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Leadership

The Class Of 2016 Has Better Economic Prospects Than Last Year's Grads

High school and college grads are a little better off than those who graduated in 2015, but they still face significant challenges.

The Class Of 2016 Has Better Economic Prospects Than Last Year's Grads
[Photo: Flickr user Steven Depolo]

Members of the class of 2016 are about to take their first steps on career paths. While no one can predict how they will do once they become part of the workforce, the Economic Policy Institute analyzed employment, enrollment, and wage trends to determine their economic prospects.

A paper, titled "Class of 2016," found that this cohort has better job prospects than members of last year’s graduating class. Thanks to the steady economic recovery, these young people are expected to do better than any other class since 2009.

On a less positive note, they will still have challenges. Wages for both high school and college grads haven’t reached pre-recession levels, as they’ve either stagnated or declined for nearly each group since 2000. And while both unemployment and underemployment (aka working in a job that doesn’t require a degree) rates improved, they too haven’t fallen past what they were before 2007.

As the EPI researchers noted, the recession isn’t totally to blame. They write:

It is high because young workers always experience disproportionate increases in unemployment during periods of labor market weakness—and the Great Recession and its aftermath is the longest, most severe period of economic weakness in more than seven decades.

Neither is the so-called "skills gap" that others have cited as a hiring challenge when searching for qualified candidates. Instead, the researchers point to "weak demand for goods and services, which makes it unnecessary for employers to significantly ramp up hiring."

Here’s how it breaks down:

  • College graduates: unemployment in 2016 is 5.6% versus 5.5% in 2007. Underemployment in 2016 is 12.6% versus 9.6% in 2007.
  • High school graduates: unemployment in 2016 is 17.9% versus 15.9% in 2007. Underemployment in 2016 is 33.7% versus 26.8% in 2007.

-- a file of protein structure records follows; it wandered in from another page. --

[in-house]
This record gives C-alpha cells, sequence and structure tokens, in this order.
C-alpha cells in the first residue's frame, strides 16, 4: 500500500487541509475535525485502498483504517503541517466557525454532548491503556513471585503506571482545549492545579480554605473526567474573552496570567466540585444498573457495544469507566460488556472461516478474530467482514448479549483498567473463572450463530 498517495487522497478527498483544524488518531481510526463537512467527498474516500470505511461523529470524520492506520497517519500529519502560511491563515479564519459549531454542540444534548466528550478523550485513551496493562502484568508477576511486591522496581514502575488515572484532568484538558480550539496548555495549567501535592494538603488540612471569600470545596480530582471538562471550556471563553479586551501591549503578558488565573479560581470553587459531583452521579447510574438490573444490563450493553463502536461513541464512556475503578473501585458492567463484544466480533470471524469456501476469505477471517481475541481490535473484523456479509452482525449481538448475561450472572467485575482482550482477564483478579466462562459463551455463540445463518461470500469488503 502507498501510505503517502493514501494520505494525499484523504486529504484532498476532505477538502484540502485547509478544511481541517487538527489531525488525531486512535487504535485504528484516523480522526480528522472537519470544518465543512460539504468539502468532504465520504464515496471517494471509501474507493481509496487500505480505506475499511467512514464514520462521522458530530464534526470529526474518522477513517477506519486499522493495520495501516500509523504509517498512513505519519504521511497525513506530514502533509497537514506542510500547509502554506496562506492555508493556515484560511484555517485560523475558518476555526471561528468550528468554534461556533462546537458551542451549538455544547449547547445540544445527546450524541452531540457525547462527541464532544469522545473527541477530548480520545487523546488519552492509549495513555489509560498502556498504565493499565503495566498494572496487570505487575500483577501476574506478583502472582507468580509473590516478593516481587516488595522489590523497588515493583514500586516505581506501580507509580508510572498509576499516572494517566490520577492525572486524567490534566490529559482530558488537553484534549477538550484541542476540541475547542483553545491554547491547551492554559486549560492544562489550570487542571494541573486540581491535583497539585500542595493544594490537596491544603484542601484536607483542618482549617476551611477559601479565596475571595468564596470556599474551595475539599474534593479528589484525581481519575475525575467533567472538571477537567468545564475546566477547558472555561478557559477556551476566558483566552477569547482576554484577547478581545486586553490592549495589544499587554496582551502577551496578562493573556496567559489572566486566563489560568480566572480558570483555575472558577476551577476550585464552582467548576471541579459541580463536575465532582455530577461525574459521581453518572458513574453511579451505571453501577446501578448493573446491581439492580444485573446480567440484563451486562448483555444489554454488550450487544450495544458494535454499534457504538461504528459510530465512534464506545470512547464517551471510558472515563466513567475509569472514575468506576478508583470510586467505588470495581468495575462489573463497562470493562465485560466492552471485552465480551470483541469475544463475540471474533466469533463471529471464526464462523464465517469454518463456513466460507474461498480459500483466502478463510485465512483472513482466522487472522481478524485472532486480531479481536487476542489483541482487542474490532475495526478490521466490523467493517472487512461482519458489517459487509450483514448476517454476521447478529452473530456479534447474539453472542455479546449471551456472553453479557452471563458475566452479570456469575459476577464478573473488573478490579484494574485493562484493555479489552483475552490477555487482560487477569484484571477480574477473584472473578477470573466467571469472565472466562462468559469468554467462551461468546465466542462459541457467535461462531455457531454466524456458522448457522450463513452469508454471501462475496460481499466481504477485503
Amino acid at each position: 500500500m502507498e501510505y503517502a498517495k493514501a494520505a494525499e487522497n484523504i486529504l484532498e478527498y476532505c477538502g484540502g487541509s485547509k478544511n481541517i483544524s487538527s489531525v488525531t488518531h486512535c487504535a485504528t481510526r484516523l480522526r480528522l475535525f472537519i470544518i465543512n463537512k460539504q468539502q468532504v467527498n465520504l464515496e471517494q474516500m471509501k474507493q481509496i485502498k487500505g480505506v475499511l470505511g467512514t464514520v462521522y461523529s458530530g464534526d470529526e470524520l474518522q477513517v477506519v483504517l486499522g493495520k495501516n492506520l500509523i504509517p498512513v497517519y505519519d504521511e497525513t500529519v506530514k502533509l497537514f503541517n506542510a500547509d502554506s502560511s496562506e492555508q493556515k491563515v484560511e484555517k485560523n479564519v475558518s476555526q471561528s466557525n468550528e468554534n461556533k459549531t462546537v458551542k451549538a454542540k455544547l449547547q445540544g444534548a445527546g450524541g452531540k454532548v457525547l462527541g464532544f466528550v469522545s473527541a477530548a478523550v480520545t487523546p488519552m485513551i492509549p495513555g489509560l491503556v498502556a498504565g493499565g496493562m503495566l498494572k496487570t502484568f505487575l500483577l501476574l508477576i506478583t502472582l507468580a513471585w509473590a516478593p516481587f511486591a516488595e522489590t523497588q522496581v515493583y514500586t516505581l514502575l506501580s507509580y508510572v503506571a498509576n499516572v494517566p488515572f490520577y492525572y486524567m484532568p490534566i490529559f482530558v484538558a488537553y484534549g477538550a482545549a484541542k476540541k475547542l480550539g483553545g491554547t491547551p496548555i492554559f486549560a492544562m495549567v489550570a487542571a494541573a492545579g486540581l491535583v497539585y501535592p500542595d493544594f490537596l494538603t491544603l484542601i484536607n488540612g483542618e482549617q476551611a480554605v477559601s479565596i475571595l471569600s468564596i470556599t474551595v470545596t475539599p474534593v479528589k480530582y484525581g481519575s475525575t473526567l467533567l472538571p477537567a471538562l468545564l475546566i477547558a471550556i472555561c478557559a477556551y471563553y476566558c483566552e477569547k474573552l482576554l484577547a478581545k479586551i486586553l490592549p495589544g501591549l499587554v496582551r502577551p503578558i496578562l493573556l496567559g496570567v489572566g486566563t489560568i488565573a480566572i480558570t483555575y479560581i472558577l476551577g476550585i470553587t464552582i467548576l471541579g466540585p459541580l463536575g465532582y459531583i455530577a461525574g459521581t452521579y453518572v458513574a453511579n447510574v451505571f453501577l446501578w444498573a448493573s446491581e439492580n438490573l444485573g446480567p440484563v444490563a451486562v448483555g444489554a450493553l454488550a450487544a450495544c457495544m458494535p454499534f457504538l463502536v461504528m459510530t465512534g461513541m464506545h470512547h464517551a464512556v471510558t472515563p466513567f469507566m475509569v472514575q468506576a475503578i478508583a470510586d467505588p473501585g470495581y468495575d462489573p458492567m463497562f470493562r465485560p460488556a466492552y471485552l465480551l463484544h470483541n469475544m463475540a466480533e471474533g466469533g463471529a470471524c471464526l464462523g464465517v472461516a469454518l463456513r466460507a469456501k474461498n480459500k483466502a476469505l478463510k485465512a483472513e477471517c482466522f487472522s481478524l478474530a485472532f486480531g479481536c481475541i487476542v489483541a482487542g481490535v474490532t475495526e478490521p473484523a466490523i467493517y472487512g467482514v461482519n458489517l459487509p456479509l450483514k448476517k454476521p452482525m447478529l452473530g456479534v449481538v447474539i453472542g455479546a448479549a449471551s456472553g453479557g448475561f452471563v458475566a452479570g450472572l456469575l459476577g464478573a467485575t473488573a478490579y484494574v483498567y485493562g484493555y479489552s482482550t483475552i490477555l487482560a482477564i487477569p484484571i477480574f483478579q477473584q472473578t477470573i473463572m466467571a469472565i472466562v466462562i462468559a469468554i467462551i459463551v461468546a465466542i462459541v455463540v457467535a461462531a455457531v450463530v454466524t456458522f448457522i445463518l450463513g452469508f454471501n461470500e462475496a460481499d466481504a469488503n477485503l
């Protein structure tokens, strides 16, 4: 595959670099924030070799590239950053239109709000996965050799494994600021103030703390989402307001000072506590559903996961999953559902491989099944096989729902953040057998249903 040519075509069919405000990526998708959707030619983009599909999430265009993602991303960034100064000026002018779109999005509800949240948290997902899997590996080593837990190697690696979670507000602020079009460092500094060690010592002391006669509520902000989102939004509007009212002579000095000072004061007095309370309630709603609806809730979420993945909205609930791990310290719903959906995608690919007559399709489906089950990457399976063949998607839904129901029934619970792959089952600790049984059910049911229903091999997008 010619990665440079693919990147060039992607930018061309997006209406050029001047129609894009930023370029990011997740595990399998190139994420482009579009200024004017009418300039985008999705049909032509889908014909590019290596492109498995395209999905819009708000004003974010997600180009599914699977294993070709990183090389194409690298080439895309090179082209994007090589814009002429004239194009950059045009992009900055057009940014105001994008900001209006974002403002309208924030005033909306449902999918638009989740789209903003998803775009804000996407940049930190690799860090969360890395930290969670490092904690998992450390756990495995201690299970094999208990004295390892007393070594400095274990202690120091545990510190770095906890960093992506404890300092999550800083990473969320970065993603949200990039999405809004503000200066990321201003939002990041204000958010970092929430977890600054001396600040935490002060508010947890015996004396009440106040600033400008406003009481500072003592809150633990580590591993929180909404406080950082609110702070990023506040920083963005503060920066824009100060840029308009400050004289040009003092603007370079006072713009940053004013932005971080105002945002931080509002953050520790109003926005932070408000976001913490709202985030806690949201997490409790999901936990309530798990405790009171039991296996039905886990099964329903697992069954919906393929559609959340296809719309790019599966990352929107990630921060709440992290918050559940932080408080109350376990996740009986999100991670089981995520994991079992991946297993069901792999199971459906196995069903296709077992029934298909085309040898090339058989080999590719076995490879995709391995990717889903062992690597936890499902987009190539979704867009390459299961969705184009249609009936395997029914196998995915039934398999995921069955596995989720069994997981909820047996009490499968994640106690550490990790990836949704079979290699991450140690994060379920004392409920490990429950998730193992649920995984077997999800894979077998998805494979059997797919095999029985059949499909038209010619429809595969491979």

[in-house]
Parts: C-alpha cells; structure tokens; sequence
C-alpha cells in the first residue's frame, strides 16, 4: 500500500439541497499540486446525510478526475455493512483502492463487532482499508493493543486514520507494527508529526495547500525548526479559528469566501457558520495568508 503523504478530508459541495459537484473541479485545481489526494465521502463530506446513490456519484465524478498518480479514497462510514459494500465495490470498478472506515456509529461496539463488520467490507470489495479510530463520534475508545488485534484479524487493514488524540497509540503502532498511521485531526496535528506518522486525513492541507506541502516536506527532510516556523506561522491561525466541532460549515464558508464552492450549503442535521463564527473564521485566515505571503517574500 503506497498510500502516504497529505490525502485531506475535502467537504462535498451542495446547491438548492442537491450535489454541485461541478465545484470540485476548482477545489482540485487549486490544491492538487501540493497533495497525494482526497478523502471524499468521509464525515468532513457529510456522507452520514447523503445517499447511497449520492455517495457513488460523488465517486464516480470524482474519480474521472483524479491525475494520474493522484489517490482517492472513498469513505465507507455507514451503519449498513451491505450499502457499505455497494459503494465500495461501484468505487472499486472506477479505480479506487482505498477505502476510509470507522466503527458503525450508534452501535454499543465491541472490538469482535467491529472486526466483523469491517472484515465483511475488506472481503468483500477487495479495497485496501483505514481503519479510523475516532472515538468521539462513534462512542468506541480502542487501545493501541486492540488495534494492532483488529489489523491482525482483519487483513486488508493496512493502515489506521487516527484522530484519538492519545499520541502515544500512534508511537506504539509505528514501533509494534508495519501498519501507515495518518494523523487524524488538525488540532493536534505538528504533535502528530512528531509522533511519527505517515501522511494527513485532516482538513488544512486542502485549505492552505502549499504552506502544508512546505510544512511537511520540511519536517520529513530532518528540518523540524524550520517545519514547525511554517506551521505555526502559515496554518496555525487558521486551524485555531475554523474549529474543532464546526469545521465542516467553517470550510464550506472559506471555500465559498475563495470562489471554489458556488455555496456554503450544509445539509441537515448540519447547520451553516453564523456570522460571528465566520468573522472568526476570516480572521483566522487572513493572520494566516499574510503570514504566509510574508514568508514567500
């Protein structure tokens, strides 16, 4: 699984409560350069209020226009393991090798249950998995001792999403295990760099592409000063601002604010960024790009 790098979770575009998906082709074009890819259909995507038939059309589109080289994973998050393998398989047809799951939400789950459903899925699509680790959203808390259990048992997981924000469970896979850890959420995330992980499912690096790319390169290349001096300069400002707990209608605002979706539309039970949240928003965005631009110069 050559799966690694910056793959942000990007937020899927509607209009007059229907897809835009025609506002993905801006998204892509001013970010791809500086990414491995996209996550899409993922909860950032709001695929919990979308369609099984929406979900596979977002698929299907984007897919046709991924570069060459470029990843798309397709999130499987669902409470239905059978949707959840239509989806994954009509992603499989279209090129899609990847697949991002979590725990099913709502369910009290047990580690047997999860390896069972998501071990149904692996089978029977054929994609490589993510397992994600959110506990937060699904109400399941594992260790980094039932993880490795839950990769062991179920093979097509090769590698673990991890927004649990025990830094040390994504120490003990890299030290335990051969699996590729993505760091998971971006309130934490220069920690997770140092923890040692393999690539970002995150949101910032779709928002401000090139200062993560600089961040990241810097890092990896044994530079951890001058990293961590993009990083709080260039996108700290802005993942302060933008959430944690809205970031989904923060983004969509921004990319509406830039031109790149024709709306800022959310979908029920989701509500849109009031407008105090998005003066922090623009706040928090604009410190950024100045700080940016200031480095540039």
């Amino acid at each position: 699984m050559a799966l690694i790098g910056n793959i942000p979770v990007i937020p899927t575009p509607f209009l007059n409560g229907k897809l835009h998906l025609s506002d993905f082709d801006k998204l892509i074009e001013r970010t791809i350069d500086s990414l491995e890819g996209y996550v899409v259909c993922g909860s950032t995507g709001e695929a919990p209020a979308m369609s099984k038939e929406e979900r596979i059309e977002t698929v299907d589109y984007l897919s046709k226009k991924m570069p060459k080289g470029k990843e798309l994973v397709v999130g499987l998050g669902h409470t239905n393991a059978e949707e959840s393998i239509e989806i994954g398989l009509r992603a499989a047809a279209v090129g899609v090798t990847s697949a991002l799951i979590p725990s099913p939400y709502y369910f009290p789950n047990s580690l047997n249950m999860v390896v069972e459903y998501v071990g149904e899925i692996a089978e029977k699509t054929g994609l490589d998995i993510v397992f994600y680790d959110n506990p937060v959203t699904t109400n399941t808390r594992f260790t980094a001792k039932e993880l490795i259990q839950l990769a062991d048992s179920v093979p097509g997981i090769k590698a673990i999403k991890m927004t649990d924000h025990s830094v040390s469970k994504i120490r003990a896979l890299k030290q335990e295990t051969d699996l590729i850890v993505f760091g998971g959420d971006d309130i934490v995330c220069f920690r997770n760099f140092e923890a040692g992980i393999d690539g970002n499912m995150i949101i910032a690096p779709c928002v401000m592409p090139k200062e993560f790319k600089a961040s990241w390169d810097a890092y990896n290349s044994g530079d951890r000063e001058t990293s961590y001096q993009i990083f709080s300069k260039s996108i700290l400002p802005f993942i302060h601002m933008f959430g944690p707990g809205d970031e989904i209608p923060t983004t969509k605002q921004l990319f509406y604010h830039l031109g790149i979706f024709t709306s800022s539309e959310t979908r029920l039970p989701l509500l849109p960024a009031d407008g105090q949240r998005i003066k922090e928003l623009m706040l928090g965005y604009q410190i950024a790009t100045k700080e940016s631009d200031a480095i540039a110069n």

Where The Graduates Are

The paper focuses on graduates, but the researchers observed that not all young people in the workforce have a diploma or degree. Three-quarters of those aged between 17-24 have graduated from high school, and only 9.3% have earned a bachelor’s degree.

Among the slightly older set between the ages of 24-29, there are more who’ve finished high school. College grads are still a minority as 30.8% have some college experience and only 34.2% have completed college or received an advanced degree. Women overall are more educated than men. At each level of higher education (some college, bachelor’s, advanced), women earned more degrees than men.

That doesn’t mean they are being compensated more for their education. The report found that the average wages of young female graduates are less than for male graduates. Female high school grads are currently paid 92¢ for every dollar paid to men, while female college graduates earn 79¢ for every dollar paid to men.

High unemployment levels for high school graduates reflect recent findings from Careerbuilder that assert a third of employers are raising education requirements for new hires, and as many as 37% are hiring college grads for positions that used to go to those with a high school diploma.

The Continuing Struggle Of The Underemployed

For this reason, as well as the presence of a still-struggling economic recovery, those who have made a hefty investment on higher education aren’t necessarily assured of getting a job after graduation. The EPI report shows that this cohort of graduates "will join a sizable backlog of unemployed college graduates from the last seven graduating classes (the classes of 2009–2015) in a difficult job market." One in eight are underemployed.

EPI’s researchers say that the share of underemployed graduates increased since 2007, and the jobs they are getting are of "lower quality" now. Fifteen years ago, even though half of college grads were in jobs that didn’t require a degree, they could be found in career paths that paid well, such as dental hygienist or electrician. What’s more, their employers provided health benefits and pensions. Now they are more likely to take low-wage jobs, such as bartender, food server, or cashier, without the attendant benefits or compensation for overtime.

Those who took on student loans to pay for tuition didn’t know their economic prospects would be so challenging. Although loans usually have a grace period, those who can’t pay because they don’t have a job or are in one with low wages are in danger of wrecking their credit by defaulting on payments. And because of their newly minted workforce status, the federal and state assistance programs that create a safety net for unemployed and underemployed workers are not available.

The EPI states that measures such as raising the minimum wage and policies that will generate more demand for U.S. goods and services are ways to give these young people a better chance at economic success.

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